This chapter invites us to contemplate our relationship to power. When do we feel powerful? Powerless? How do we try to gain power? How do we use it? With what results? We are invited to watch ourselves and learn how power operates in our lives. Let’s see what we discover!
The day the power of love overrules the love of power, the world will know peace. ~Gandhi
Tuesday, March 10, 2020
I guess beauty is indeed in the eye of the beholder. While walking across the street this morning, I saw what I thought was a beautiful round white stone shining in the sun. I walked towards it, wanting to pick it up and hold it, maybe even keep it. I had a feeling of peace, gratitude, joy at finding such a lovely object on a sunny spring morning.
As I got closer, I felt confusion as my brain scrambled to recalculate what my eyes were looking at. It was not a beautiful round white stone. It was a round white plastic cap.
Oh. Now it did not seem beautiful. It was ugly. It was not a treasure I wanted. It was trash to be disposed of. I did not feel peace and gratitude and joy. I felt irritated at the person who littered the street with this plastic cap. I felt dismay at all the plastic congesting our beleaguered planet.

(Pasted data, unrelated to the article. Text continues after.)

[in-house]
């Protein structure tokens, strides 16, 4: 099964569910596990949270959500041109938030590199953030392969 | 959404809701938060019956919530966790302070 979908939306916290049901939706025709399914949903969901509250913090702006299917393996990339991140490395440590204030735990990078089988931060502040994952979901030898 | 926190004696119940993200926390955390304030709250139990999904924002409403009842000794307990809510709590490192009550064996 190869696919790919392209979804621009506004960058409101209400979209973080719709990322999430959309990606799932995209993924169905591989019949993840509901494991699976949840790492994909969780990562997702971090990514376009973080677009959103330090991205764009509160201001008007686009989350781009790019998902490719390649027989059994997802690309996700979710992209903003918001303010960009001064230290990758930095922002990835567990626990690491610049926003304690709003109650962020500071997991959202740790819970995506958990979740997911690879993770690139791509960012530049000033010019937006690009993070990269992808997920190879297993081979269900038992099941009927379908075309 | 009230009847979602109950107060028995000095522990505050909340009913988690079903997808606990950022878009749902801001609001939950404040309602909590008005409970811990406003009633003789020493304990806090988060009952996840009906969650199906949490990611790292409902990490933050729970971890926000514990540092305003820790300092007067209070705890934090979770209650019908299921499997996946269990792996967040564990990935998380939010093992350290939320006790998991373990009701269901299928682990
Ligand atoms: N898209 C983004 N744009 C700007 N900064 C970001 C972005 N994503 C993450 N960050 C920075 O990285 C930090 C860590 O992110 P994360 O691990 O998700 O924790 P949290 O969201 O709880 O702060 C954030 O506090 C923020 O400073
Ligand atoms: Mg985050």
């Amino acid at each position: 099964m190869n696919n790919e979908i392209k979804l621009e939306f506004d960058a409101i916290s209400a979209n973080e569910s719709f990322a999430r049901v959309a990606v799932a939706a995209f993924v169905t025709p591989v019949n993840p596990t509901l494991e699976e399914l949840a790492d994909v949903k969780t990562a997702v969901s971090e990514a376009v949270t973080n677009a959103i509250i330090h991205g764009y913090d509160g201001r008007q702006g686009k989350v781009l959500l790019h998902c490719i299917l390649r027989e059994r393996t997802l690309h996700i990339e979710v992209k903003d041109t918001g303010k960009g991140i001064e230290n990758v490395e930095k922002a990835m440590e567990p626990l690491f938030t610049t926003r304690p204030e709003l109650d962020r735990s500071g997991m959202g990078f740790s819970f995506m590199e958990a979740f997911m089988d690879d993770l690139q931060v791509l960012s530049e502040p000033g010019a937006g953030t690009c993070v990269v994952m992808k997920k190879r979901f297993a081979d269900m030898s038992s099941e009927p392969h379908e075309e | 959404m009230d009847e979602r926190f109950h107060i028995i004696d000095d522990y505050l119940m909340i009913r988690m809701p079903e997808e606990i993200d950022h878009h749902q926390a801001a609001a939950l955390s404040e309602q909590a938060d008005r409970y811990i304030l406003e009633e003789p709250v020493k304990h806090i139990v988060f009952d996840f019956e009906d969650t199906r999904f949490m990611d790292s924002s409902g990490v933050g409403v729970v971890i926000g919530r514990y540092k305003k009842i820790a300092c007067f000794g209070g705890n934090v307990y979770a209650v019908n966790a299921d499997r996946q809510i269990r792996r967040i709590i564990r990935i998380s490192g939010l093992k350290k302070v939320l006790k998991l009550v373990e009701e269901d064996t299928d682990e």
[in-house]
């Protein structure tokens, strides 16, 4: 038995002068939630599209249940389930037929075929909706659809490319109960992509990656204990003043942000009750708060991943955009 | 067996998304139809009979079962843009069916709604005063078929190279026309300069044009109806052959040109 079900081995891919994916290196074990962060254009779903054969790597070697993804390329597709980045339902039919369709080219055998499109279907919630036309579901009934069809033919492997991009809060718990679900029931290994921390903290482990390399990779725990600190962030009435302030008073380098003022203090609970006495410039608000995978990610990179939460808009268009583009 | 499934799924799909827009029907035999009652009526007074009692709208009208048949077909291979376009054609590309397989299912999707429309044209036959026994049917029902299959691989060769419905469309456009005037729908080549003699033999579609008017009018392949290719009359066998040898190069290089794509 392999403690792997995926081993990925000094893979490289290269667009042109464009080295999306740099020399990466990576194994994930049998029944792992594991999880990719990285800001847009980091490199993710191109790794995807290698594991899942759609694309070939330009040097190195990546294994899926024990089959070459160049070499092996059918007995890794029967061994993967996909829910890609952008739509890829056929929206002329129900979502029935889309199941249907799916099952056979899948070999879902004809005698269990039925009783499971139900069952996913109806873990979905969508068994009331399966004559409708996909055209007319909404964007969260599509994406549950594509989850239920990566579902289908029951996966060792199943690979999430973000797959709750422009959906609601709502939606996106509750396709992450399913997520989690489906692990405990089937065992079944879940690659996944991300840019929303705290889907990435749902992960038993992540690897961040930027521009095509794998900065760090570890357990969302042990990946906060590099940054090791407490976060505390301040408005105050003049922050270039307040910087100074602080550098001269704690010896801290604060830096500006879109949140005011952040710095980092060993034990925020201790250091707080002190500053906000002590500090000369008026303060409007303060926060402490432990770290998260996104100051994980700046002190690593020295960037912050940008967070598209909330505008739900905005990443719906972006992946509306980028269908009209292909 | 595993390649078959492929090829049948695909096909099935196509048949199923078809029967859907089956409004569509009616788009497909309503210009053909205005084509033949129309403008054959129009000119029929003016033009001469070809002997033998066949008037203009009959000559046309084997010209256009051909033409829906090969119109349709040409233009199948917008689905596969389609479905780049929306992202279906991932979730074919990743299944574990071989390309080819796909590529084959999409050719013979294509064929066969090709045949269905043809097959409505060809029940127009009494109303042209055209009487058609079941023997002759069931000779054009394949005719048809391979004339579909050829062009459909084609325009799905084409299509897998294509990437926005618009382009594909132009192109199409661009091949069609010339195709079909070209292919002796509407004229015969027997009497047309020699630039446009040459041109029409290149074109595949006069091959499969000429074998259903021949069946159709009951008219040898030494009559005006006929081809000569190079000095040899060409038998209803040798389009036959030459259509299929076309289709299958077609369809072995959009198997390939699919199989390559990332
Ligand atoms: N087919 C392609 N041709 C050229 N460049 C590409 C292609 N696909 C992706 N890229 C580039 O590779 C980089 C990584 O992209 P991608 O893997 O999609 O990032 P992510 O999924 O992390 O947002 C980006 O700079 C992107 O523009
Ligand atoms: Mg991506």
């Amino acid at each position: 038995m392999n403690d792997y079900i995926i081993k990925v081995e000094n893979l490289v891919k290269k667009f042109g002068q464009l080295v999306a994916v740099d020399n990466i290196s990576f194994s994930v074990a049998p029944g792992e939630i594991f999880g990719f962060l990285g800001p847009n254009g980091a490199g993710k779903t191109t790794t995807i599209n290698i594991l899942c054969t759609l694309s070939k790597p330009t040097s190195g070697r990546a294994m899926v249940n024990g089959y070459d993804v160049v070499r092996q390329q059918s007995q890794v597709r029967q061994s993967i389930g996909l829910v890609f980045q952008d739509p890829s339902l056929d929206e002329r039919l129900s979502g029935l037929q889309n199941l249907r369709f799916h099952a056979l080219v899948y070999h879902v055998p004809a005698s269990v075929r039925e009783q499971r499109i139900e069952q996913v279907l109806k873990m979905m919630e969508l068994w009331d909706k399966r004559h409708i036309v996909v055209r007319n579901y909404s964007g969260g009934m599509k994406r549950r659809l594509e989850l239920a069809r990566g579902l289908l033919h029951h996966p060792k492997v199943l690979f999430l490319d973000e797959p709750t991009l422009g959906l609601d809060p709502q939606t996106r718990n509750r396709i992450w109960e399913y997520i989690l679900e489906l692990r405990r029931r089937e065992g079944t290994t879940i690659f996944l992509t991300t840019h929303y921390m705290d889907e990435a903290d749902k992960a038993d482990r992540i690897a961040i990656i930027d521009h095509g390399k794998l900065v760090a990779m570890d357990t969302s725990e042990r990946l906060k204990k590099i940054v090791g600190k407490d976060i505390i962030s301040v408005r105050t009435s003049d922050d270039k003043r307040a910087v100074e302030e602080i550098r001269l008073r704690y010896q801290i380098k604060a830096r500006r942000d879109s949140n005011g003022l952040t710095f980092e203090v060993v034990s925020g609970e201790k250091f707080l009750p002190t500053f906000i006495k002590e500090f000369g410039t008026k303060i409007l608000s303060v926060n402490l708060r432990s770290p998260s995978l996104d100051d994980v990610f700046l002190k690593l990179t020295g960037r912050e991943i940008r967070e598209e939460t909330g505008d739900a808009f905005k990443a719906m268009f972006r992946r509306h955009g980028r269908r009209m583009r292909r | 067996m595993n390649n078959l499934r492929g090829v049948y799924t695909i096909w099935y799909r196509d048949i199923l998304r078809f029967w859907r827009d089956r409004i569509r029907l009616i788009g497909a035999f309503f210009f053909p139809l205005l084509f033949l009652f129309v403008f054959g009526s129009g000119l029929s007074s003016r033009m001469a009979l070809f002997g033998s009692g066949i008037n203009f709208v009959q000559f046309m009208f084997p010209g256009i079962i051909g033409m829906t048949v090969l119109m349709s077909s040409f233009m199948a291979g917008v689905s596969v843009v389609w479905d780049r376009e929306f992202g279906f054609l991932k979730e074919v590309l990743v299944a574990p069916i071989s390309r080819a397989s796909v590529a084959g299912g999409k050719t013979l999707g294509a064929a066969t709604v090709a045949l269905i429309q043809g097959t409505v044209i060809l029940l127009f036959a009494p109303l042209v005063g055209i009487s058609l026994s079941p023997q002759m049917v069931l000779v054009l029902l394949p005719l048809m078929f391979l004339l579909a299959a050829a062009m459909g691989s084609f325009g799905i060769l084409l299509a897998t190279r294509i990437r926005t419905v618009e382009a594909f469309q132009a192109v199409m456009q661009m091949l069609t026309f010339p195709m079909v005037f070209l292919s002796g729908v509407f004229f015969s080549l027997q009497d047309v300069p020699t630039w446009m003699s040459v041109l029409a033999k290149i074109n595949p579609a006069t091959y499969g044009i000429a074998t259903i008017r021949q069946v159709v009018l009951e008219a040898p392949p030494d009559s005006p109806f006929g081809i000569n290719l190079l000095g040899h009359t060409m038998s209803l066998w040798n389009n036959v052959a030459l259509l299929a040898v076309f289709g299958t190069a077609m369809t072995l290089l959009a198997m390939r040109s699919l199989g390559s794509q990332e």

That poor little cap was just sitting there in the street minding its own business and I managed in the span of ten seconds to go from loving and wanting it, to disliking and rejecting it. I had two completely different reactions to this single little item that remained unchanged by what was happening in my mind. Wow.
What a simple and revealing example of how we engage with the world around us. There is a stimulus of some kind. I label it, correctly or incorrectly. Based on the label, I have an emotional reaction to it, positive or negative. I might tell myself a story about it. Now I am engaged with my story. I am living in my story. The original stimulus is long forgotten.
Something to think about....
Note: I wrote a similar post a while back about thinking that a rat was a squirrel. Apparently this is a lesson that needs repeating.
Friday, March 6, 2020
Yet still I like the term
A double dose of freshness
Hints of endless possibility
This moment unchained
Liberated from the past
Uncontainable by one word alone